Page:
Colin Rule PayPal’s Director of ODR interviewed by Practical eCommerce

Colin Rule PayPal’s Director of ODR interviewed by Practical eCommerce

┬┐How, exactly, PayPal resolves disputes between ecommerce merchants and their customers? Colin Rule, PayPals Director of Online Dispute Resolution was intervied by Practical eCommerce magazine:

Practical eCommerce (PeC): If an ecommerce customer pays for a legitimate product using PayPal and then decides he doesn’t like it and complains to PayPal, what will PayPal do?

Colin Rule: In cases where the buyer is simply disappointed in the item, we would encourage the buyer to work directly with the seller. PayPal does offer buyer protection, but this protection covers buyers for items that they didn’t receive and for items that are significantly not as described. It does not cover cases where the buyer is merely disappointed with the item or where the item did not meet the buyer’s expectations.

Practical eCommerce (PeC): What are a merchant’s options if a customer asks PayPal to hold payment?

Colin Rule: If a merchant does get a chargeback, a couple pieces of information can be extremely helpful to dispute it. Proof of delivery, such as online tracking offered by both USPS and UPS, can be critical evidence in reversing the chargeback. A copy of the buyer’s signature confirming receipt can also be extremely effective. Finally, if a merchant did refund the buyer at any point in time, proof of the refund (and/or the shipment of a replacement item) is important.

Practical eCommerce (PeC): What other options are available to merchants to address disputes?

Colin Rule: Again, we always encourage buyers and sellers to first try to work through disputes together. To help with that, we’ve launched the dispute resolution center – a step-by-step system designed to facilitate communication between the buyer and the seller in order to get resolution of the issue. Since launching PayPal Dispute Resolution, buyer claims against sellers decreased by 50 percent, and seller losses on PayPal due to chargebacks decreased 20 percent.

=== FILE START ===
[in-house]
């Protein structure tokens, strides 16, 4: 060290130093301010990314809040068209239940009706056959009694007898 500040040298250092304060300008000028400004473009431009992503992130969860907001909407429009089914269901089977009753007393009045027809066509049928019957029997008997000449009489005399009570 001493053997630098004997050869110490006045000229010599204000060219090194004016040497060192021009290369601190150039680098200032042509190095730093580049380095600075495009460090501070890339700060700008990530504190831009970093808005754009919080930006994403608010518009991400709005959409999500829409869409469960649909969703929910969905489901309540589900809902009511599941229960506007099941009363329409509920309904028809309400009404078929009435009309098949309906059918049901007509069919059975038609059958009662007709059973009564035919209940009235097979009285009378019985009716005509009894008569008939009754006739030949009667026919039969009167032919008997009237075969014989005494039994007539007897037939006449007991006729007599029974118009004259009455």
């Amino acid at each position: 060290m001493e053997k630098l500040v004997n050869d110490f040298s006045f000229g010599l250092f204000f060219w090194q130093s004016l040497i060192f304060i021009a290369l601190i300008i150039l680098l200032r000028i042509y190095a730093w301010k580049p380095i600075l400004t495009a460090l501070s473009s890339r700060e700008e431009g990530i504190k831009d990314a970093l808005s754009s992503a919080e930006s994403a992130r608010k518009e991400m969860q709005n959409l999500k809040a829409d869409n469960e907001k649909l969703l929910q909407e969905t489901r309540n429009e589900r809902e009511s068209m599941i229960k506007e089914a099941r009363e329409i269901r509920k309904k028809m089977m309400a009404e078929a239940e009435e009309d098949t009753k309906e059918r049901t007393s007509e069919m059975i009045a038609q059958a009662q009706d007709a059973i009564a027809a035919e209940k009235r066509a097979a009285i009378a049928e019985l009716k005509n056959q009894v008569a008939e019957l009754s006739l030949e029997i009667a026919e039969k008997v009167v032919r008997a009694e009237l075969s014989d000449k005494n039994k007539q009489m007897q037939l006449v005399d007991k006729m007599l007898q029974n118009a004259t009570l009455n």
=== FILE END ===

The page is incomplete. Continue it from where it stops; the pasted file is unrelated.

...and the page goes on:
If the dialogue with the seller fails to produce a satisfactory result, the buyer can then escalate the dispute into a claim, where our claims specialists gather information from both parties, examine the case and work with both parties to try to fairly and efficiently resolve the claim. In this process, PayPal will ask sellers for documentation that helps us determine that they shipped the item to the buyer and that the item was as described. Continue reading Colin Rule PayPal’s Director of ODR interviewed by Practical eCommerce

Settling e-Commerce Disputes

Settling e-Commerce Disputes by Giuseppe Leone

Despite the dot.com bust, the future of Internet commerce (e-commerce) still looks rosy. According to recent studies, it is now projected that by 2005 one billion people will be on the Internet and at least one third will make online purchases. What is even more remarkable is that this huge, $1.6 trillion business will be based essentially on trust, among sellers and buyers who are unlikely to ever see or speak to each other.

Inevitably, some of those e-commerce transactions are bound to turn into disputes. So what happens when a seller in the USA and a buyer in Russia disagree over a sale transaction worth only a few hundred dollars? What recourse do they have, when litigation, Small Claims court and arbitration are obviously not feasible options? Continue reading Settling e-Commerce Disputes

Basis for the Harmonisation of Online Arbitration

Online Dispute Resolution News ODR_Moderator writes “E-Arbitration-T ? have issued a proposal for the Harmonisation of Online Arbitration

This paper aims to be a basic overview of the issues that Online Arbitration raises when dealing with B2B transactions.

Summary of Questions Submitted for Discussion:

Question 1: What is your opinion on the general approach that the EU institutions should follow on ODR and Online Arbitration of B2B transactions? Should the initia-tives be limited to B2B transactions?

Question 2: Do you think that a directive is the most appropriate regulatory instrument to deal with e-commerce issues? And to deal with ODR methods? Do you think that the European Primary Law provides the EU with a legal basis to adopt a directive on ODR methods?

Question 3. Could or should the principles set out in the two recommendations apply indiscriminately to fields other than consumer protection? Of the principles enshrined in the Recommendations, which in your view could be incorporated in the legislation of Member States?

Question 4: Do you think that the EU should follow the Uncitral Model Laws, or should it leave the regulation of Online Arbitration disputes to national laws?

Question 5: What is your opinion on the controversial issues highlighted in section 7? Are they controversial at all? Is this a fictitious debate? What option would you adopt, if any, to solve the inconsistencies? What other alternatives would you propose?

Question 6: Do you think that this is an appropriate time to pass a directive on ODR methods? Would you be in favour of a directive on ODR methods? What are, in your opinion, the legal bases, if any, for a directive on ODR methods?

Question 7: Do you think that the adoption of European standards for Online Arbitration technologies is necessary? Do you think that the EU has the human and technical resources to dictate European Standards without public discussion? Would it be wise to create an interdisciplinary group capable of negotiating standards with other geo-graphic regions?
Continue reading Basis for the Harmonisation of Online Arbitration